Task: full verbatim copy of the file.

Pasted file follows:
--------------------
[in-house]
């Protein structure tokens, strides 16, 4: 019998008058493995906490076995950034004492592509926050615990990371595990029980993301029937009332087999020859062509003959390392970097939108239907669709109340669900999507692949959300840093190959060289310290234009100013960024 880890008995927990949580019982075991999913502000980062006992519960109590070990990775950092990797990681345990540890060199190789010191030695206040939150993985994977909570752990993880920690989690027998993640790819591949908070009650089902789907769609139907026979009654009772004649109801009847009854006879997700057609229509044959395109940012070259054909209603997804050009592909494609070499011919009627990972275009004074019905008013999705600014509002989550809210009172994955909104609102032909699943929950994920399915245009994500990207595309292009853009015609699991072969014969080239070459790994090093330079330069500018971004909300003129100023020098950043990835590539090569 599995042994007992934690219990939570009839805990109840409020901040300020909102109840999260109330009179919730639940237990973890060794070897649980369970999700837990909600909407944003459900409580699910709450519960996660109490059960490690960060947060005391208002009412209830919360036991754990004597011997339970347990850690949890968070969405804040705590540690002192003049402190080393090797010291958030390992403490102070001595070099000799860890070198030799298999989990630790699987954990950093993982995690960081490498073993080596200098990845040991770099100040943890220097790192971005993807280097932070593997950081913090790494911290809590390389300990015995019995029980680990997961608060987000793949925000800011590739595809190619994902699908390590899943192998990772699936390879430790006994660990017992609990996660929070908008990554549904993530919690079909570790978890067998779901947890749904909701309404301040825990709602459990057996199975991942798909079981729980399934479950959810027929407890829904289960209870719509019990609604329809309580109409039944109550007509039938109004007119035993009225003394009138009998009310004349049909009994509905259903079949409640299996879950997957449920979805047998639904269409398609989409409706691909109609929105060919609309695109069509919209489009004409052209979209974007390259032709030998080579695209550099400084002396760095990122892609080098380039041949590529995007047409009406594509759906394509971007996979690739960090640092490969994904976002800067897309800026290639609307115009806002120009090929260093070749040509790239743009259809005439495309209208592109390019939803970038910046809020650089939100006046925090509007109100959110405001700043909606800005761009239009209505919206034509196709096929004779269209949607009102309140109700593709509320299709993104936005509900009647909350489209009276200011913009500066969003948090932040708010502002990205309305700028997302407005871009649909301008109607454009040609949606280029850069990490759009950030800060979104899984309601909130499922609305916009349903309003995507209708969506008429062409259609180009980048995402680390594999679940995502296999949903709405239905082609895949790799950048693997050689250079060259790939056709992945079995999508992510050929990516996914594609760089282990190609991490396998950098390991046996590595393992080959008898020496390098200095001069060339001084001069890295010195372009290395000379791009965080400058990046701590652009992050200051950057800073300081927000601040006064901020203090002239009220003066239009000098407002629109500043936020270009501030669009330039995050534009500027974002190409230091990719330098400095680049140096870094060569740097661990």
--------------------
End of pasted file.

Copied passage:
[in-house]
């Protein structure tokens, strides 16, 4: 019998008058493995906490076995950034004492592509926050615990990371595990029980993301029937009332087999020859062509003959390392970097939108239907669709109340669900999507692949959300840093190959060289310290234009100013960024 880890008995927990949580019982075991999913502000980062006992519960109590070990990775950092990797990681345990540890060199190789010191030695206040939150993985994977909570752990993880920690989690027998993640790819591949908070009650089902789907769609139907026979009654009772004649109801009847009854006879997700057609229509044959395109940012070259054909209603997804050009592909494609070499011919009627990972275009004074019905008013999705600014509002989550809210009172994955909104609102032909699943929950994920399915245009994500990207595309292009853009015609699991072969014969080239070459790994090093330079330069500018971004909300003129100023020098950043990835590539090569 599995042994007992934690219990939570009839805990109840409020901040300020909102109840999260109330009179919730639940237990973890060794070897649980369970999700837990909600909407944003459900409580699910709450519960996660109490059960490690960060947060005391208002009412209830919360036991754990004597011997339970347990850690949890968070969405804040705590540690002192003049402190080393090797010291958030390992403490102070001595070099000799860890070198030799298999989990630790699987954990950093993982995690960081490498073993080596200098990845040991770099100040943890220097790192971005993807280097932070593997950081913090790494911290809590390389300990015995019995029980680990997961608060987000793949925000800011590739595809190619994902699908390590899943192998990772699936390879430790006994660990017992609990996660929070908008990554549904993530919690079909570790978890067998779901947890749904909701309404301040825990709602459990057996199975991942798909079981729980399934479950959810027929407890829904289960209870719509019990609604329809309580109409039944109550007509039938109004007119035993009225003394009138009998009310004349049909009994509905259903079949409640299996879950997957449920979805047998639904269409398609989409409706691909109609929105060919609309695109069509919209489009004409052209979209974007390259032709030998080579695209550099400084002396760095990122892609080098380039041949590529995007047409009406594509759906394509971007996979690739960090640092490969994904976002800067897309800026290639609307115009806002120009090929260093070749040509790239743009259809005439495309209208592109390019939803970038910046809020650089939100006046925090509007109100959110405001700043909606800005761009239009209505919206034509196709096929004779269209949607009102309140109700593709509320299709993104936005509900009647909350489209009276200011913009500066969003948090932040708010502002990205309305700028997302407005871009649909301008109607454009040609949606280029850069990490759009950030800060979104899984309601909130499922609305916009349903309003995507209708969506008429062409259609180009980048995402680390594999679940995502296999949903709405239905082609895949790799950048693997050689250079060259790939056709992945079995999508992510050929990516996914594609760089282990190609991490396998950098390991046996590595393992080959008898020496390098200095001069060339001084001069890295010195372009290395000379791009965080400058990046701590652009992050200051950057800073300081927000601040006064901020203090002239009220003066239009000098407002629109500043936020270009501030669009330039995050534009500027974002190409230091990719330098400095680049140096870094060569740097661990």